Earlier this year I was fortunate enough to stumble on Avathar's seventh demo, Forlorn, which I gave top marks in my review. Just a few weeks ago the Finnish septet released Dark Paths, another demo which showcases their blend of epic, symphonic and atmospheric Tolkien-inspired extreme metal. I had set the bar of expectation incredibly high with my review of Forlorn – a record which has confirmed its high rating by remaining a regular in my playlist since I discovered it and never yet getting boring – and I was worried that Avathar may not be able to sustain this magnificent level. Thankfully my fears were allayed very rapidly by this latest release!
Dark Paths contains three songs, including an intro, and lasts for approximately fifteen minutes overall. It is the first Avathar release to be recorded outside of the band's own studio and the extra quality shows through. This is not to say its a huge step up from Forlorn, the changes are to me rather more subtle with the sounds of every instrument just sounding that bit fuller and clearer.
The intro begins with a soft but mesmerizing synth melody that rises in volume and become increasingly epic. It is a lovely scene-setting intro which soon transforms, thanks to the drumming, into more of a militaristic or tribal beat still with that elegant synth melody over the top. As the beginning of Nan-Elmar approaches the guitars crash in.
Nan Elmar is typical Avathar, displaying the bands epic style which is obviously very heavily influenced by Austrian legends Summoning and yet different enough for Avathar to sound unique and defy the label of copycat band.
It was almost inevitable that the final song, Dark Paths Of The Dead, would begin with a voice-over from the King Of The Dunlending's warning that "The way is shut...". In fact, I would have been disappointed had Avathar missed this out given their penchant for using sound clips from Peter Jackson's film trilogy in their earlier demos. The song itself is a truly magnificent piece that displays Avathar's epic and majestic style whilst building up an incredible, suspenseful atmosphere through well-timed tempo changes and catchy hooks. I could imagine myself travelling the paths of the dead with Aragorn as I listened to this song!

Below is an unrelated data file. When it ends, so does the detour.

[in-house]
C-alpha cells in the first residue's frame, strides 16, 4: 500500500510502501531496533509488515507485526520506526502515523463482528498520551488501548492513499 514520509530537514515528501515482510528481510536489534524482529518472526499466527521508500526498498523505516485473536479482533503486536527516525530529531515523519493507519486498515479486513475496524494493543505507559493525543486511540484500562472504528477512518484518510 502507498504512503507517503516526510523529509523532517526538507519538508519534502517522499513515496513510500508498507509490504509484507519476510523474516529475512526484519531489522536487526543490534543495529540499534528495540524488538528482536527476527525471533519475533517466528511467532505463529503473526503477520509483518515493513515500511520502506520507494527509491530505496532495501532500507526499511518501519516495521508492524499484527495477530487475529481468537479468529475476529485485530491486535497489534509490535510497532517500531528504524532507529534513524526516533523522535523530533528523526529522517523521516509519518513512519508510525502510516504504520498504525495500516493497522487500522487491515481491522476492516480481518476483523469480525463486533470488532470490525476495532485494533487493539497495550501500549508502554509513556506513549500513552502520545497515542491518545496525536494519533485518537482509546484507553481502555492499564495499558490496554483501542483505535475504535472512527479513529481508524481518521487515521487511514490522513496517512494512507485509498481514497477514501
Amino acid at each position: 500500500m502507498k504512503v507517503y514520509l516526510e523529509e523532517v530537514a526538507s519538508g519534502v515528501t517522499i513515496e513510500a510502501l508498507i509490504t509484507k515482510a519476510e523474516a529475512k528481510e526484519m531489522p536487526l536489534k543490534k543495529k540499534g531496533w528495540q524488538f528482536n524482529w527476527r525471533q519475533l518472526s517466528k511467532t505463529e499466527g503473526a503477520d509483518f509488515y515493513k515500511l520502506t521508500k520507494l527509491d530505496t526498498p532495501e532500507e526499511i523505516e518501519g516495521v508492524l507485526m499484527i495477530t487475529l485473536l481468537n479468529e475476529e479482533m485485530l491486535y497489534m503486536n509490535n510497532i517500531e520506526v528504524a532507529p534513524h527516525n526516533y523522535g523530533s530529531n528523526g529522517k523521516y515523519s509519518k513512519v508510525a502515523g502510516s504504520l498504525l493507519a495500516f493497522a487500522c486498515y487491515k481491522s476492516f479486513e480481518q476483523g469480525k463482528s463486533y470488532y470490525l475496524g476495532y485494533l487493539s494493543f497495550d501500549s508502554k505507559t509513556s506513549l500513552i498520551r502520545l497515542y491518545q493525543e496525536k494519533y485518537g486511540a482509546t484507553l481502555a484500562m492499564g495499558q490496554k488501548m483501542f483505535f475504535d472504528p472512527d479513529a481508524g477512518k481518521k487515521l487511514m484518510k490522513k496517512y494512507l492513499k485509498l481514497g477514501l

The songs are driven primarily by the keyboards of Scatcha and give to each song a truly epic and majestic feel that most bands could only dream to attain. Daeron proves himself an excellent drummer once again, driving the beat with aplomb and well-placed fills. Above this Bolg's bass rumbles incessantly, giving the band a fuller sound. The twin guitar attack of Dain and Dragon Hunter is used extremely well. Neither guitarist dominates proceedings but both add a high level of playing to the mix and sustain the atmosphere created by the rest of the band whilst lending some grit and heaviness to the music.
The two vocalists in Avathar are Witch King and Miriel and both are exceptional in their chosen styles. Witch King is the extreme vocalist. He has a harsh rasp typical of many Finnish extreme metal bands but his vocals never seem out of place even amongst the beautifully melodic music. In stark contrast is Miriel, the female vocalist whose deep, passionate voice lends the music of Avathar both a beautiful and mysterious feel. Both vocalists are used to great effect never dominate the music. The feel of the songs appears to be of paramount importance to these musical artisans, the personal abilities of each band member being fused to perfection within the song to reflect the atmosphere the band wish to invoke.
As mentioned above, this is now Avathar's eighth demo and undoubtedly their finest. I think an album and record deal for this band is long overdue. Undoubtedly they are the finest unsigned band I've ever heard and I cannot wait to hear a longer release.